Common fireworks release toxic metals into the air

Some of America's favorite Independence Day fireworks emit lead, copper, and other toxins, a new study suggests. These metals, which are used to give fireworks their vibrant color, also damage human cells and animal lungs.

Presence of devastating pest confirmed on Socotra Island

CABI scientist Dr. Arne Witt has led an international team of researchers who have confirmed for the first time the presence of the date pest red palm weevil on Socotra Island, Yemen, putting the livelihoods of residents ...

India weeds out 27 highly toxic pesticides

Decades of lobbying by rights activists and environmentalists to ban hazardous pesticides in India that are prohibited elsewhere in the world appear to be making progress following a 14 May government order proposing to eliminate ...

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United States Environmental Protection Agency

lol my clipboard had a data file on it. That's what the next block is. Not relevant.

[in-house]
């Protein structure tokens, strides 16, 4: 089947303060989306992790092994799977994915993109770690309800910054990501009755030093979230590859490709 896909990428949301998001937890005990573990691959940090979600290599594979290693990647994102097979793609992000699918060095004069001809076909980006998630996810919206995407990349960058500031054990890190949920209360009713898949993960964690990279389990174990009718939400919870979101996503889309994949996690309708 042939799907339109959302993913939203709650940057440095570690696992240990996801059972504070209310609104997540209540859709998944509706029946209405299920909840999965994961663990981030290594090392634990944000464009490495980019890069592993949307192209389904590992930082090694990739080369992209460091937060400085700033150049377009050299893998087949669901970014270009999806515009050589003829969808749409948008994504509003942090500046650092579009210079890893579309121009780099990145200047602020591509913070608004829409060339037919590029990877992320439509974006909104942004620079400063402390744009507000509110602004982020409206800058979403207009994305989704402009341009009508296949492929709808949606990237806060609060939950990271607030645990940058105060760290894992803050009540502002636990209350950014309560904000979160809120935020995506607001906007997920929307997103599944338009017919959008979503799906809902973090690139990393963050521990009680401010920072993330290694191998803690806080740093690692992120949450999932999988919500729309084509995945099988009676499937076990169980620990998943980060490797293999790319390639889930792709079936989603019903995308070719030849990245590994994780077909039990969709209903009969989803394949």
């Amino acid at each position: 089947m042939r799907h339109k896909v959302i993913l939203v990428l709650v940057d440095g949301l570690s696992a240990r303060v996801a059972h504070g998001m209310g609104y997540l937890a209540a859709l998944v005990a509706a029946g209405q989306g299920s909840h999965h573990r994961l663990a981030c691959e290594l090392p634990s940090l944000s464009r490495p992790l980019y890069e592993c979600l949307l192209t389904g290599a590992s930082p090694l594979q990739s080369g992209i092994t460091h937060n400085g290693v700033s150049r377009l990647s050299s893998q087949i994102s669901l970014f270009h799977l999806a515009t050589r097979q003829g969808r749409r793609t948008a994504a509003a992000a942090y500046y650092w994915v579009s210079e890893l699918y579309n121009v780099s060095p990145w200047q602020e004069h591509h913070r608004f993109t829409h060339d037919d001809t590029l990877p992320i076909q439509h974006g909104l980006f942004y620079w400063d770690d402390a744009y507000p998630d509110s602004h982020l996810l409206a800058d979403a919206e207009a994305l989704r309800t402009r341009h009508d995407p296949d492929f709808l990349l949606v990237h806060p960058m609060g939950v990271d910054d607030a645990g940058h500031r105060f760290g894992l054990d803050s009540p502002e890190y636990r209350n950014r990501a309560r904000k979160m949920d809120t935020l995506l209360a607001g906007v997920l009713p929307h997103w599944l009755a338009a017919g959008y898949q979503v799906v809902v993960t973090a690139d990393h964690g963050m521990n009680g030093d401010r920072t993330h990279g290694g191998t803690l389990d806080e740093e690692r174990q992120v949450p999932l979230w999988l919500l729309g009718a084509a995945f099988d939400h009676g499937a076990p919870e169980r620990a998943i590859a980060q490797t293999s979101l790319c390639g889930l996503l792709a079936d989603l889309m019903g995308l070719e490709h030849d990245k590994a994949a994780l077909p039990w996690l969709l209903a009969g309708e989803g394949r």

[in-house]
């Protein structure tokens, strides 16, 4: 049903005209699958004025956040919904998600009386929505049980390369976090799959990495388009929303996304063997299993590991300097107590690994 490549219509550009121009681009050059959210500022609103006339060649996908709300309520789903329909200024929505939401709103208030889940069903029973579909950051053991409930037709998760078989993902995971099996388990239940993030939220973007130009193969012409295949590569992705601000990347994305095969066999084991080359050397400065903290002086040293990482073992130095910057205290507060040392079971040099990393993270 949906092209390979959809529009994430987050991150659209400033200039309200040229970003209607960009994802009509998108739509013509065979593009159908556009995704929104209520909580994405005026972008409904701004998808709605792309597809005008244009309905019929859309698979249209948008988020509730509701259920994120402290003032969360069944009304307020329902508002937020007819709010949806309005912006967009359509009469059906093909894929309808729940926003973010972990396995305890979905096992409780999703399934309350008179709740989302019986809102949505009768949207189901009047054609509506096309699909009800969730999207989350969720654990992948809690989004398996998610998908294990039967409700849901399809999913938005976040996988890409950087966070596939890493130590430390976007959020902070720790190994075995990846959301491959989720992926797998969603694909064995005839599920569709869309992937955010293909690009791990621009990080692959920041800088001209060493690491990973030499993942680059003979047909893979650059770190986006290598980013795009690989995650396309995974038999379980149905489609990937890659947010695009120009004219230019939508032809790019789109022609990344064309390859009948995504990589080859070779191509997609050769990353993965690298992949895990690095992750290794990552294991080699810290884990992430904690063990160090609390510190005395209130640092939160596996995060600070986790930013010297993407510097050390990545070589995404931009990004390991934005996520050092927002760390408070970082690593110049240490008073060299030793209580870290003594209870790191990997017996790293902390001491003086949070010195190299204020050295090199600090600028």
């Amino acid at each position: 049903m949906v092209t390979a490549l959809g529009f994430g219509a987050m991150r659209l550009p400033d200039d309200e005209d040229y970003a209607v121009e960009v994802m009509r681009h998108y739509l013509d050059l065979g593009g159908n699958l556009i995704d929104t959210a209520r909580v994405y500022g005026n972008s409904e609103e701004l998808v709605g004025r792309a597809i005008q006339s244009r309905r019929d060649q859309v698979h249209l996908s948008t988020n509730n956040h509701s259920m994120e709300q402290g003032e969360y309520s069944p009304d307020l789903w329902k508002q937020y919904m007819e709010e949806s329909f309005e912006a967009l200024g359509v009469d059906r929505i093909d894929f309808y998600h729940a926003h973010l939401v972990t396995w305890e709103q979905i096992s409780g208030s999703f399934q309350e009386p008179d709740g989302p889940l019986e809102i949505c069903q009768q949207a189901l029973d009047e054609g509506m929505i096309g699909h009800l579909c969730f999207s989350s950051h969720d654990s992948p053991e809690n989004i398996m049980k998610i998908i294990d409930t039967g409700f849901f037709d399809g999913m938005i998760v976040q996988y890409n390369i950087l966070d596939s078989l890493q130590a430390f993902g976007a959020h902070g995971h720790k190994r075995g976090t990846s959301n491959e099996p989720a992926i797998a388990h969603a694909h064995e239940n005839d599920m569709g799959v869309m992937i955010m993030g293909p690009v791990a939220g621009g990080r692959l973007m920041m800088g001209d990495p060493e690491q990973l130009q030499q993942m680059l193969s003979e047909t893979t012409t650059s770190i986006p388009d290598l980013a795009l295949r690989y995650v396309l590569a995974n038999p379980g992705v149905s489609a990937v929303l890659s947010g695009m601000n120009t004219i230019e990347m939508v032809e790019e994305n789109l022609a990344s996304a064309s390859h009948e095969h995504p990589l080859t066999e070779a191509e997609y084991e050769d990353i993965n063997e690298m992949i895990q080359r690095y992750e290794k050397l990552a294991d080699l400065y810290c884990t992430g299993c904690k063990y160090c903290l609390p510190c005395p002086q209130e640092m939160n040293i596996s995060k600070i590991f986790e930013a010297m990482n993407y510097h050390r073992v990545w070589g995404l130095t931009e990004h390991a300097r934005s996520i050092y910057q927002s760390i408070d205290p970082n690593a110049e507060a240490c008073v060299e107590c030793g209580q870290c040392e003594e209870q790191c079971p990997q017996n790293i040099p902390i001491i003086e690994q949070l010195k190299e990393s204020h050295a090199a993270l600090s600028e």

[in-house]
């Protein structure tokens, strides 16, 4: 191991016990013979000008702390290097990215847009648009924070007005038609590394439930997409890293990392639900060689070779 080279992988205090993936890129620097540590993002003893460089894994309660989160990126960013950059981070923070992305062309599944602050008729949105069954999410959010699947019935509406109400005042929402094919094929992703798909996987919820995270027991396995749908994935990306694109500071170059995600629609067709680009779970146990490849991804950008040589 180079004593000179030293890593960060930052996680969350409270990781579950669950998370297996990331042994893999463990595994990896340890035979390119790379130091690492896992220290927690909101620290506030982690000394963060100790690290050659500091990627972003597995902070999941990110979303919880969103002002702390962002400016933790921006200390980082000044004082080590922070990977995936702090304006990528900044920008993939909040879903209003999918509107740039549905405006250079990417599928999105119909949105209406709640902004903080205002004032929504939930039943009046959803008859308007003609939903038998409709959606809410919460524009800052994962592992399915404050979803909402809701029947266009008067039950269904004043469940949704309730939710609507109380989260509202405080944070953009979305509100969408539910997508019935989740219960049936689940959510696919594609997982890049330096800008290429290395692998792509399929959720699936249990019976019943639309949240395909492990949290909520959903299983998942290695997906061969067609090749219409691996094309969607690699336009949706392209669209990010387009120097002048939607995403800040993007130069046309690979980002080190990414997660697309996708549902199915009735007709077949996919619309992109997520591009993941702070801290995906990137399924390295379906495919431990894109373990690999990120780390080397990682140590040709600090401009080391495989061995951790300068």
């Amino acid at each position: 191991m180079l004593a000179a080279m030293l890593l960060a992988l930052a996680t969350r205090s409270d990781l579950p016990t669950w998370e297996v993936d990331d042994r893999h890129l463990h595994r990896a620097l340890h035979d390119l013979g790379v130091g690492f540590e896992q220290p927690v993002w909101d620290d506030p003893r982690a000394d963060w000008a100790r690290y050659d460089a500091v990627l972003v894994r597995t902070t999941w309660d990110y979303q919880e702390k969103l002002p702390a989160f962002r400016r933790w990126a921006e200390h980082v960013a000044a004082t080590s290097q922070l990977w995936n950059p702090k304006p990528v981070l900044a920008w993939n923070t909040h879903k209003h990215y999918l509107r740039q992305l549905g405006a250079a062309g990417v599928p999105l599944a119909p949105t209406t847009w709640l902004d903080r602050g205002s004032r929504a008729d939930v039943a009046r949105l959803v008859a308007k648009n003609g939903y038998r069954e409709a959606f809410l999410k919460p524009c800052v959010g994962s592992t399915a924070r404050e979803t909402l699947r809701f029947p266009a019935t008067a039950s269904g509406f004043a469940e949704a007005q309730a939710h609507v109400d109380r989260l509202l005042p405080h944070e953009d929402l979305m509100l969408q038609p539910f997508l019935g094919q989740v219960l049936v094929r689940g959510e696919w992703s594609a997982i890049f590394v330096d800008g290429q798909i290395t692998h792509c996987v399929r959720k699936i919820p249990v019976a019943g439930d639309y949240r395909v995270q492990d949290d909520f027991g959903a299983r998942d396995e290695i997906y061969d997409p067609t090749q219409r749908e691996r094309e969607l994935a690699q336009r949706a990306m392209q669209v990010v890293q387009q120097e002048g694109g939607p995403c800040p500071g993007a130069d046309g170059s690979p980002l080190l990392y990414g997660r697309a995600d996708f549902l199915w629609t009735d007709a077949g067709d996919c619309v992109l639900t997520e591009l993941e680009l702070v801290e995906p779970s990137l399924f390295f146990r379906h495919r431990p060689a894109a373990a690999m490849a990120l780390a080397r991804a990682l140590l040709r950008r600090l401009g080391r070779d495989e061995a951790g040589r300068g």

The U.S. Environmental Protection Agency (EPA or sometimes USEPA) is an agency of the federal government of the United States charged to regulate chemicals and protect human health by safeguarding the natural environment: air, water, and land. The EPA was proposed by President Richard Nixon and began operation on December 2, 1970, when its establishment was passed by Congress, and signed into law by President Nixon, and has since been chiefly responsible for the environmental policy of the United States. It is led by its Administrator, who is appointed by the President of the United States. The EPA is not a Cabinet agency, but the Administrator is normally given cabinet rank. Lisa P. Jackson is the current Administrator. The agency has approximately 18,000 full-time employees.

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